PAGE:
Interview with Rep. Oh Young-hun

Rep. Oh Young-hun visits the Memorial Altar at the Jeju 4∙3 Peace Park shortly after the revised Jeju 4∙3 Special Act was passed. Oh describes his impressions about the passage of the bill in front of the memorial tablets of his great-grandfather Oh Won-jeong and his grandfather Oh Byeong-hee. (Feb. 27, 2021)


Rep. Oh Young-hun (Jeju-si B Constituency) was born in 1968 in Seogwipo City and graduated from Jeju National University’s Graduate School of Business. He also held the posts of the university’s Student Union president, the secretary-general of the Jeju People’s Solidarity for Discovering the Truth of Jeju 4∙3 and the youth committee chairman of the Association of the Bereaved Families of the Jeju 4∙3 Victims. In 2006 and 2010, he was elected as a member of the Jeju Special Self-Governing Provincial Council. After being elected to the National Assembly in 2016, Oh took office as chairman of the Democratic Party of Korea’s Jeju Special Self-Governing Province branch. He is currently serving as chairman of the Democratic Party of Korea’s Jeju-si B Constituency branch, a member of the 21st Nation Assembly’s Public Administration and Security Committee in the first half of 2021, and the chief secretary of the Democratic Party of Korea.

Interview and arrangement by Cho Jeong-hee, director of Memorial Project Team

Interview took place at the Democratic Party of Korea’s Jeju-si B Constituency office


On Feb. 26, the National Assembly’s plenary session finally passed the bill on the revision of the Jeju 4∙3 Special Act, a long-cherished desire of the Jeju people, especially the bereaved families of the Jeju 4∙3 victims. The passage of the bill was a splendid feat accomplished 21 years after the bipartisan Special Act on Discovering the Truth of Jeju 4∙3 and Restoring Honor to the Victims (hereinafter called the “Special Act”) was enacted in 2000. The content of the revised bill calls for further progress to be made to restore the honor to the victims of Jeju 4∙3 and settle past events. Specifically, the revised Jeju 4∙3 Special Act details the payment of compensation for the victims and restoration of honor to those wrongfully convicted as well as for the correction of inaccurate Family Relation Registers of the victims and the launch of additional investigations. The process by which this inspiring result was produced was long and full of extreme difficulties, such as the lengthy discussions between the ruling party, the government, and the presidential office as well as the fierce debates between the ruling and the opposition parties. However, Rep. Oh Young-hun, who proposed the motion, deserves to be named as the man most responsible for bringing about this victory despite all the hardships. Jeju 4∙3 and Peace met with Rep. Oh to listen to his description of the urgency and the tension surrounding the passage of the bill.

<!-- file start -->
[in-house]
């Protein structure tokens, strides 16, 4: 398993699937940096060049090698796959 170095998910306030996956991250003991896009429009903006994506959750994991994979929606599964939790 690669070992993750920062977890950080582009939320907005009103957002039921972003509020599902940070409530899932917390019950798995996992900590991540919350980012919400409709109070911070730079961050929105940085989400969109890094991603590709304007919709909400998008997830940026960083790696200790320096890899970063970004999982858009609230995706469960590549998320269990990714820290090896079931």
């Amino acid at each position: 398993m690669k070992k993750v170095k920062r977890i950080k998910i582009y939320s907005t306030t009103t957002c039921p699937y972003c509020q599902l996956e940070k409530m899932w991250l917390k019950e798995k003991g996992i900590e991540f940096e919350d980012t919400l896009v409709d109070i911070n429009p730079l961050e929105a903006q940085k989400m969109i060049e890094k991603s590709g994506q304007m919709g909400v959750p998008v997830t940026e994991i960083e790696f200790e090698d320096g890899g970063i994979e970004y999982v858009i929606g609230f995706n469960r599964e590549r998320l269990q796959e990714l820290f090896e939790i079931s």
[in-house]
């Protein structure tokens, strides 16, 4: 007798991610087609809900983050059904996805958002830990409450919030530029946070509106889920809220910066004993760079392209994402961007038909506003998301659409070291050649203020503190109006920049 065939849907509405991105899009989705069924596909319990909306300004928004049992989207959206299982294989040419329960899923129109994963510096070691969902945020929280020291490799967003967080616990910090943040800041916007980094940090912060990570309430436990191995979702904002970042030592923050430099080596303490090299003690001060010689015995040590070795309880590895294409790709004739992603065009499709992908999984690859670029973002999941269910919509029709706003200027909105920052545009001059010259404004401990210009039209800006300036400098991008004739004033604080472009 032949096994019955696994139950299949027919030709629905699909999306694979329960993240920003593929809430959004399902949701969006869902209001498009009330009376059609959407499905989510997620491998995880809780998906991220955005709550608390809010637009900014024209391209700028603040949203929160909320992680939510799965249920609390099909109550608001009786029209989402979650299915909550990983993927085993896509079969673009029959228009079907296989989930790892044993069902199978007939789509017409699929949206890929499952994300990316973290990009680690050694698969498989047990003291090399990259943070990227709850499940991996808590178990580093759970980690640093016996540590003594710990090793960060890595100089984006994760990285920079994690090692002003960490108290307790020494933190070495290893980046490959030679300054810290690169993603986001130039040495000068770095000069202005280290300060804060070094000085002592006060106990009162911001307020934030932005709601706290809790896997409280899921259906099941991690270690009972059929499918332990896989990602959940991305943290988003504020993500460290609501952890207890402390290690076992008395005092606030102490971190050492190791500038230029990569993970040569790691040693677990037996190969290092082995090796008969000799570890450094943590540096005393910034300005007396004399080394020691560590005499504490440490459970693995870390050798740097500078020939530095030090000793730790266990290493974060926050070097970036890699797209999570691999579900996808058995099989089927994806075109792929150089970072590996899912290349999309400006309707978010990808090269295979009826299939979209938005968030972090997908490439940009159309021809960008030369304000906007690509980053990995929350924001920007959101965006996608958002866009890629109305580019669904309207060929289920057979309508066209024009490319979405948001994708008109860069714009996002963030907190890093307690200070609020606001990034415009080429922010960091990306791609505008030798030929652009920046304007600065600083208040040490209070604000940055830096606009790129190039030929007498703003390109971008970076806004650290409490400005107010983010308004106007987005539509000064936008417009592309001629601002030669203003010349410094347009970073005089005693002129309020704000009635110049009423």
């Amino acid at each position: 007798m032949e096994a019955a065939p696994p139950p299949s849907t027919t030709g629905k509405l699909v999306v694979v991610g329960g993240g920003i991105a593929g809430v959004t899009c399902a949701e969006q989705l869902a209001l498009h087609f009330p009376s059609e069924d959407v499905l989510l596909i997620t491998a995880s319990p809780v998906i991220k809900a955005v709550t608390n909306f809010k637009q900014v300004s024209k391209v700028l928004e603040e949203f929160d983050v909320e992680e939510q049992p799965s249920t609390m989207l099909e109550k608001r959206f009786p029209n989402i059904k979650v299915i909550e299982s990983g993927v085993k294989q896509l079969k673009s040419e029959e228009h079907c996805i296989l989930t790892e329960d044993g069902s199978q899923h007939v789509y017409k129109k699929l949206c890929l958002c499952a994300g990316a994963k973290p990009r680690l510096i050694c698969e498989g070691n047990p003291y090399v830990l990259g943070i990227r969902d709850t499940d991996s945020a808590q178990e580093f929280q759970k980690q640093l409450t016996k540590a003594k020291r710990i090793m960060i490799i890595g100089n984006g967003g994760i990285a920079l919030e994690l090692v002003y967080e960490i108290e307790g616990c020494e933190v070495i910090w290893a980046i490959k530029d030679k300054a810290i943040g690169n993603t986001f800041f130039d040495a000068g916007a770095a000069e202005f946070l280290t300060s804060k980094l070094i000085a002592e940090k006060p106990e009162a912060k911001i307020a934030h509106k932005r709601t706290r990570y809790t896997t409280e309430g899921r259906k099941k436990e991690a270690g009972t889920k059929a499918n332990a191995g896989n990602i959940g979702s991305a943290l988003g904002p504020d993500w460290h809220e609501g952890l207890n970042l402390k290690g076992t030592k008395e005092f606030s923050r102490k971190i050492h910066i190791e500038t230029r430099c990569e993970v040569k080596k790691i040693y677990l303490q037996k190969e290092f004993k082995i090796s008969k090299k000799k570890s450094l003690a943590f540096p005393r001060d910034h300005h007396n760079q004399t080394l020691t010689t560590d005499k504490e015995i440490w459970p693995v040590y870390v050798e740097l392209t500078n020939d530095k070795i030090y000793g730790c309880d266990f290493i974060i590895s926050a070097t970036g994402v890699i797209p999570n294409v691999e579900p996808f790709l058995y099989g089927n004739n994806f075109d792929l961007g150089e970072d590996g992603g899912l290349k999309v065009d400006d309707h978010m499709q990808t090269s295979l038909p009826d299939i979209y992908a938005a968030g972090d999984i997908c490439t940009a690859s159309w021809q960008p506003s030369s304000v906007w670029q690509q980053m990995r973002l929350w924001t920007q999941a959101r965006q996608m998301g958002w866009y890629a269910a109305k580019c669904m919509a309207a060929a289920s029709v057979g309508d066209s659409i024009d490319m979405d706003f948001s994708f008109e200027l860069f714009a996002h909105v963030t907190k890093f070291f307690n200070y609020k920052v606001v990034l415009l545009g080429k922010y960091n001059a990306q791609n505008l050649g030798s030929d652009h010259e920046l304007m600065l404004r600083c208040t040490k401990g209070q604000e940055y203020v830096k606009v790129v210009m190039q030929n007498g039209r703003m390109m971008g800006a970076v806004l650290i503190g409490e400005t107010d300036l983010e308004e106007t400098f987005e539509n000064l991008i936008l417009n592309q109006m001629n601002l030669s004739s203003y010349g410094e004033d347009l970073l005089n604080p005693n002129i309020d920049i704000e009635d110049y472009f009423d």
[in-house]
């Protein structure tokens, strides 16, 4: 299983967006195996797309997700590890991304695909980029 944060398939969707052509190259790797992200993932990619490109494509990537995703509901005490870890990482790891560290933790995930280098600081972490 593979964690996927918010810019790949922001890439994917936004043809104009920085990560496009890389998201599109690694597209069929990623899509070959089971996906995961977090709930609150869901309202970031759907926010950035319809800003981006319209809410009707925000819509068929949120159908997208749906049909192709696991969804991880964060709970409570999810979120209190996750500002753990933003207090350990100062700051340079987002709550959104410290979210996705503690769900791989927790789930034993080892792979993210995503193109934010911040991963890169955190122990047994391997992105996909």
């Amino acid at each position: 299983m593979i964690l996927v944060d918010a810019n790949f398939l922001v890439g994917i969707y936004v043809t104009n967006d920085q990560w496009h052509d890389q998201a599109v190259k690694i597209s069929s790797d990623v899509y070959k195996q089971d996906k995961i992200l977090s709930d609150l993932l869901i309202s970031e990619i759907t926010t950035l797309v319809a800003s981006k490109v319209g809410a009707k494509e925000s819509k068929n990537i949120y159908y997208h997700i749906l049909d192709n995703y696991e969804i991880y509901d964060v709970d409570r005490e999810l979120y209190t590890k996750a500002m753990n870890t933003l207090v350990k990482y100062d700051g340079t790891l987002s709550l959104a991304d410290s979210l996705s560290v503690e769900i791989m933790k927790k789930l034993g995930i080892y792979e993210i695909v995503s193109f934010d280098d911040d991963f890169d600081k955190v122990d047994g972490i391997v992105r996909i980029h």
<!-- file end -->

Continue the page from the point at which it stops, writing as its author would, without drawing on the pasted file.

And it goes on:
The motion on the general amendment of the Jeju 4∙3 Special Act was first proposed in December 2017 by the 20th National Assembly but was eventually scrapped. The bill would finally be passed by the 21st National Assembly. You must have had lots of inner struggles in the three-year-long course. What do you think about the recent accomplishment?

It is my impression that we still have a long way to go until Jeju 4∙3 has been completely resolved. And yet, I think the recent passage of the general revision bill did lay the groundwork for the complete resolution. When it passed, I thought, “We did it, finally!” and I was so happy that I almost forgot the difficulties we had to bear in the process.

Bereaved family members of the victims visited lawmakers countless times to demand for the bill to be passed, while Seoul-based bereaved families staged picketing protests in front of the National Assembly. Local government councils across the nation also adopted resolutions to urge for the passing of the revised motion. The Jeju District Court even held retrials and acquitted the Jeju 4∙3-related convicts of their false charges. It is my belief that the energy gathered from these efforts led to the triumphant passage of the bill of today.

The issue of compensation and indemnification for the victims at the national level was the hardest to resolve, and Rep. Lee Nak-yeon, the leader of the Democratic Party of Korea, played an important role in this matter. I’d like to take this interview as an opportunity to express my most sincere gratitude to Rep. Lee for tabling the bill four times during the high-level government meetings.


What was the most difficult moment in the process of revising the Jeju 4∙3 Special Act?

Since the motion was proposed as a general revision of the act, it involved different national authorities, including the Ministry of Strategy and Finance, the Ministry of Public Administration and Security, the Ministry of Justice, and the Supreme Court. Coordinating each statutory provision was extremely difficult. It felt like summiting a mountain every time we reached consensus about relevant clauses. The consultation with the Ministry of Justice ended up in the agreement on the ex officio retrial of approximately 2,530 convicts from the 4∙3-related courts-martial and the special retrial of over 1,300 convicts from general trials. At the moment, I felt that this time our effort would finally pay off.

The most difficult part was to achieve consensus with the Ministry of Strategy and Finance. I grew fretful in all of the four high-level meetings with the ruling party, the government, and the presidential office. When we finally broke the deadlock, I could sense that it was possible not just because we had made efforts but also because the souls of the deceased Jeju 4∙3 victims had strongly protected and supported us.

Rep. Oh describes the passing of the revised Jeju 4∙3 Special Act during an interview with Cho Jeong-hee, director of the Memorial Team. (Feb. 27, 2021)